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Thread: Noob alert. Basic question #1....

  1. #1
    Hello.
    New to robot building, and r/c in general. Looking at building a basic featherweight, a la Haynes manual (got to be easier than fixing a knackered old car where everything is rusted and seized, right?!). No intention of entering competition, just getting to grips with the basics for now.

    I’m just starting to get materials and components together but have a question over drills as drive motors. Ive bought 12v Argos value drills, but note in the Haynes photos (and elsewhere on internet) that 14.4v drills have been used. Obviously I realise the hammer functionality is of no use, but the 14.4v have 1.3Ah batteries whereas the 12v have only 800mAh. The 12v seem very popular among robot builders - so just after opinion on whether to stick with them, or return and get the 14.4v instead. Is the battery capacity increase worth it?

    Thanks for taking the time to read this.
    Cheers,
    Tony.

  2. #2
    Ocracoke's Avatar
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    Hey there, welcome to the forum!

    For a basic featherweight, either voltage is good at this stage (though more is better) and I guess either battery is also fine for this application though 800mAh is fairly small, they can be changed later on if you decide to go further into this and into competition - my Featherweight uses 2.1Ah batteries in series and my Beetleweight uses a 1.5Ah battery. I can't say how long the Beetleweight battery lasts in combat but the Featherweight will run 2 matches before needing a charge and that is with it zipping around everywhere.
    Last edited by Ocracoke; 10th January 2018 at 22:04.
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  3. #3
    Garfie489's Avatar
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    The good thing about using two drills however is you will double the capacity if in parallel.

    1.6Ah would last you a 3 minute fight in the tests i done for the school kits i produce. It depends on other factors such as wheel size, however i found for the setup i use, each battery adds around 2 minutes of fight time to the setup.
    My 3 loves - Rugby, Racing, and Robotics.

  4. #4
    Deathly Hallows's Avatar
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    I am new to this too. End of last year I tried a test with some 14.4v Argos drills on a test rig worked fine once unsorted out how to keep wheels attached. I used it as a proof of my skills and I have no intent to use that hardboard chassis, but the drill motors were impressively fast. If I use them for a real robot I would look at taking them out the casing and using a clamp to hold in place the ties suggested in the manual do not allow accurate alignment.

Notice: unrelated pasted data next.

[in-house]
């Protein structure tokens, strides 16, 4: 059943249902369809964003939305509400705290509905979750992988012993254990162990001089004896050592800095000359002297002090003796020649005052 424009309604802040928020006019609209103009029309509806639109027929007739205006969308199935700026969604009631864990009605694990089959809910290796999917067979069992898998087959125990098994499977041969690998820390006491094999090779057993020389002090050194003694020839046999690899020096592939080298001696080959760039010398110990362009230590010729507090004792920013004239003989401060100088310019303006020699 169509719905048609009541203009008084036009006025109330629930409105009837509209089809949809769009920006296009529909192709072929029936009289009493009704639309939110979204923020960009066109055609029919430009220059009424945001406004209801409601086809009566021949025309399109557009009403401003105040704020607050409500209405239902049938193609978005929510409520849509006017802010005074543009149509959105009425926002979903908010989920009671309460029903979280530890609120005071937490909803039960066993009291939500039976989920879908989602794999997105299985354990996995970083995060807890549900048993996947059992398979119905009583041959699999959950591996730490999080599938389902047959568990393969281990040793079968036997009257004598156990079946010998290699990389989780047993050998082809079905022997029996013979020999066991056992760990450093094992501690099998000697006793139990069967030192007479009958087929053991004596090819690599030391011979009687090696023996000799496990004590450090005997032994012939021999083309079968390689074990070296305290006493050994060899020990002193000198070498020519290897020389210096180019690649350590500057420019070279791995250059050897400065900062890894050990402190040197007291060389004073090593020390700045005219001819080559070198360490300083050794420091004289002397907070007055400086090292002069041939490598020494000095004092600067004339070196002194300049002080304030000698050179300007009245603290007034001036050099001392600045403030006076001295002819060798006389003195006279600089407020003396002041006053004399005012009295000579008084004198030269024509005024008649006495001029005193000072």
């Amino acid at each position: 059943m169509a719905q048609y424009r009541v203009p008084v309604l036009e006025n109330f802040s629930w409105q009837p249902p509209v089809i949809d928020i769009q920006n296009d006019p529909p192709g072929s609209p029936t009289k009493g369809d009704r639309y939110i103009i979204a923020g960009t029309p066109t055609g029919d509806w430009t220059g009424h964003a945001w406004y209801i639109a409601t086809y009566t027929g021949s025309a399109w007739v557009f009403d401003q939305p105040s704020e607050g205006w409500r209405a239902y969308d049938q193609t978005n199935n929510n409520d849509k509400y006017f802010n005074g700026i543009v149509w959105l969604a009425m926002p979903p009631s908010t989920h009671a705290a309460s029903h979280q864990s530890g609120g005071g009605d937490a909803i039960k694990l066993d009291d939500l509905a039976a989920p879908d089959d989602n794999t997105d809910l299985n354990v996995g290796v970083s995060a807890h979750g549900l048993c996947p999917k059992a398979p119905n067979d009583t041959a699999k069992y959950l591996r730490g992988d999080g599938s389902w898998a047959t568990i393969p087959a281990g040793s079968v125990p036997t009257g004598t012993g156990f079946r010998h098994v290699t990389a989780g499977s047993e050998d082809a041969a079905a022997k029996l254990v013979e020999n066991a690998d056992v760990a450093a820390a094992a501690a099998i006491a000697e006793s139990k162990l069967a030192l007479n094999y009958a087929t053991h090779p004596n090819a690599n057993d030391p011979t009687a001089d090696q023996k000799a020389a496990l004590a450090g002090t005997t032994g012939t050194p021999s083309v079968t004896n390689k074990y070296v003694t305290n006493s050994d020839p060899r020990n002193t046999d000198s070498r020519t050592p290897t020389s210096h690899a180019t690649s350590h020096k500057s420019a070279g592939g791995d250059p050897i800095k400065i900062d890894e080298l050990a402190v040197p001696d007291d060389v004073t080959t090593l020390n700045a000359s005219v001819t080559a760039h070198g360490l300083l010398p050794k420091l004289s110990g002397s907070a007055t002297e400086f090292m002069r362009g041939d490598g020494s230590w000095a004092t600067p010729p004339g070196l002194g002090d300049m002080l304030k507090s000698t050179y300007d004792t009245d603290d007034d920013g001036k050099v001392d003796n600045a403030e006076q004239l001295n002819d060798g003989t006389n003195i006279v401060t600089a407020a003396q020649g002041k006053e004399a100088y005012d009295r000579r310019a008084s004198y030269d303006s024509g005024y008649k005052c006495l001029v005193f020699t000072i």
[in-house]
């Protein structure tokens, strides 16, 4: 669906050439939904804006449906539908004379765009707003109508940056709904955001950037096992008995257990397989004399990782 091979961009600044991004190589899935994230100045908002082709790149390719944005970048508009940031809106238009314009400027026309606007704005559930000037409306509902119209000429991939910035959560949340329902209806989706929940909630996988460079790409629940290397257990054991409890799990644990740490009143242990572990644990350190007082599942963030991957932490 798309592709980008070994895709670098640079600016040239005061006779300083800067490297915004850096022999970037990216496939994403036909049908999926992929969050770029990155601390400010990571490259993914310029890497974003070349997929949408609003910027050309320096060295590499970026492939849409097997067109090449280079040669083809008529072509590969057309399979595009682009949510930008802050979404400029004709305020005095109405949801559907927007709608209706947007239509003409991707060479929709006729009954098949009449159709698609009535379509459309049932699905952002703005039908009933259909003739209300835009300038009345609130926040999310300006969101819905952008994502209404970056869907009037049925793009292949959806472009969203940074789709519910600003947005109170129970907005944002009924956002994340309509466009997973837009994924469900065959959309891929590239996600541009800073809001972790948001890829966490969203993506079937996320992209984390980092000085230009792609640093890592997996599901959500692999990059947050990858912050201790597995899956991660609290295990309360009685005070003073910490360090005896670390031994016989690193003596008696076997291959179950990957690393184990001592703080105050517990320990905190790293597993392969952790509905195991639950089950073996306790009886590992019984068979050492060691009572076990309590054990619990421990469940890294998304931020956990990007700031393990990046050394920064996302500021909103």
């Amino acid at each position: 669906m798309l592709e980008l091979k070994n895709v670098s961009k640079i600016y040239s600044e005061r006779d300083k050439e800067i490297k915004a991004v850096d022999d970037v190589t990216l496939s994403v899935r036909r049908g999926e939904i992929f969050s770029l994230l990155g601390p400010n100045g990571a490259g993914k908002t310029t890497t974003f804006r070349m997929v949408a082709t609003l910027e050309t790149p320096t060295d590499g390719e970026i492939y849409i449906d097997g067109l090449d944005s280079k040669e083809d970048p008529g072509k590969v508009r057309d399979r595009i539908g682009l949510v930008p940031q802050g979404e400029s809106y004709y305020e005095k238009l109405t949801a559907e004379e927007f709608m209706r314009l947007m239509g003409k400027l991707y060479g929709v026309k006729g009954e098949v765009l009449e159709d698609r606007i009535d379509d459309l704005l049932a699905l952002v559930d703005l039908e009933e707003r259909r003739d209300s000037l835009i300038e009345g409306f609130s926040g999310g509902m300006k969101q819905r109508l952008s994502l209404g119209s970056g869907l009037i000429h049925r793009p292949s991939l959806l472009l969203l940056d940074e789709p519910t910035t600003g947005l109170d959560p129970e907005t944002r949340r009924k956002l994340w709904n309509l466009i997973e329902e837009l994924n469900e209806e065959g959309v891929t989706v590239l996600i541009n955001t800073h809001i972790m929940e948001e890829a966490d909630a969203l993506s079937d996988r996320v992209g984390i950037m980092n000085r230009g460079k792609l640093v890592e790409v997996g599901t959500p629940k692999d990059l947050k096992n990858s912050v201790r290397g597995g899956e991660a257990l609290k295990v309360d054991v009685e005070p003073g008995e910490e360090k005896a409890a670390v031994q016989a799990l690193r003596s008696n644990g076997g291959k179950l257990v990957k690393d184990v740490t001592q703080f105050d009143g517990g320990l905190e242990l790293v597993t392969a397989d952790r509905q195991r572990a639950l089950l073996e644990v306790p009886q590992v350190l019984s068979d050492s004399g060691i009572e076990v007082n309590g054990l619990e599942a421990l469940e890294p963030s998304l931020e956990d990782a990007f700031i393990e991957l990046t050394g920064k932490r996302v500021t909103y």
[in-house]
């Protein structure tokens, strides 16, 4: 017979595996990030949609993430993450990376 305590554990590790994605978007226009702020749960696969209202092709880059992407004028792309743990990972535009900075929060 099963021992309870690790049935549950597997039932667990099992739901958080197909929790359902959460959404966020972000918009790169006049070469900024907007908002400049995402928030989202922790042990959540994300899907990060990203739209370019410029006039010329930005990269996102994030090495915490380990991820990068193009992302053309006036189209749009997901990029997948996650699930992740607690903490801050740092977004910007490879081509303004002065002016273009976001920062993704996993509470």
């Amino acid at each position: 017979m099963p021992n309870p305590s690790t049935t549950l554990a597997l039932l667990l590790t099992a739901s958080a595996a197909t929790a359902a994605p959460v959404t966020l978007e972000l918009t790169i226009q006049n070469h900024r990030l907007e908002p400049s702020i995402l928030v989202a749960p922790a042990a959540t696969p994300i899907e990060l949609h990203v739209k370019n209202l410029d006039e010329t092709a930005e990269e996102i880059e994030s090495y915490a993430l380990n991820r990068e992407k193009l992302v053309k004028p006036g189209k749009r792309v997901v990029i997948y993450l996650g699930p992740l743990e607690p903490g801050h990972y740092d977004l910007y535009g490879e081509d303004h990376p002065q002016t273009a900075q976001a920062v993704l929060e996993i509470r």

5. #5
    Thanks for the quick replies. It sounds like I’ll be best swapping to the 14.4v drills to reduce frustration at too short a run time - especially with an approx 5 hour charge time per battery. It’ll also be cheaper for now than looking at alternative batteries and chargers.

    Simon - I’ve already looked at your build thread for that ;-) In a similar fashion, I intend to build a basic model following the Haynes guide, and then refine it once I’ve got the basics sorted and working.

  6. #6
    Theo's Avatar
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    Just remember you can't use the batteries in the new 12v Simple Value Argos drills, they use some weird lithium chemistry that isn't approved yet. You could check with your event organiser, but it might be best to go with Nicads if you plan on using the drill batteries, most lithium ones aren't approved (aside from DeWalts with their a123 LiFes iirc). For reference, My featherweight has a 3.1Ah battery but that's just because I have an abundence of space and weight left.

  7. #7
    Deathly Hallows's Avatar
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    I was surprised at how cheap LiPo's are. They sound a bit scary and it's new terminology 2S 4C etc. but not that complicated, plenty of sites and threads explaining it. Though you are on a budget perhaps they are still worth a look. But you will need a charger (and some on ebay ship without a mains charger) and a safety bag to comply with regulations. Also a fuse is mandatory in a LiPo system (but I'd fit one even if not).

  8. #8
    Theo, for all classes, most LiPo's are approved by the FRA and subsequently the event organisers.
    Team RCC used 5000mAh and 8000mAh "el cheapo" Hobbyking LiPo's in Bullfrog, and never had any organiser objections.
    Our feathers and raptors , again, cheap Hobbyking LiPo's, and no problems whatsoever.

    Just follow the rules on fuses and battery managment, and you can use most commercial/RC LiPo batteries.

  9. #9
    swanaldo's Avatar
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    What Mario said

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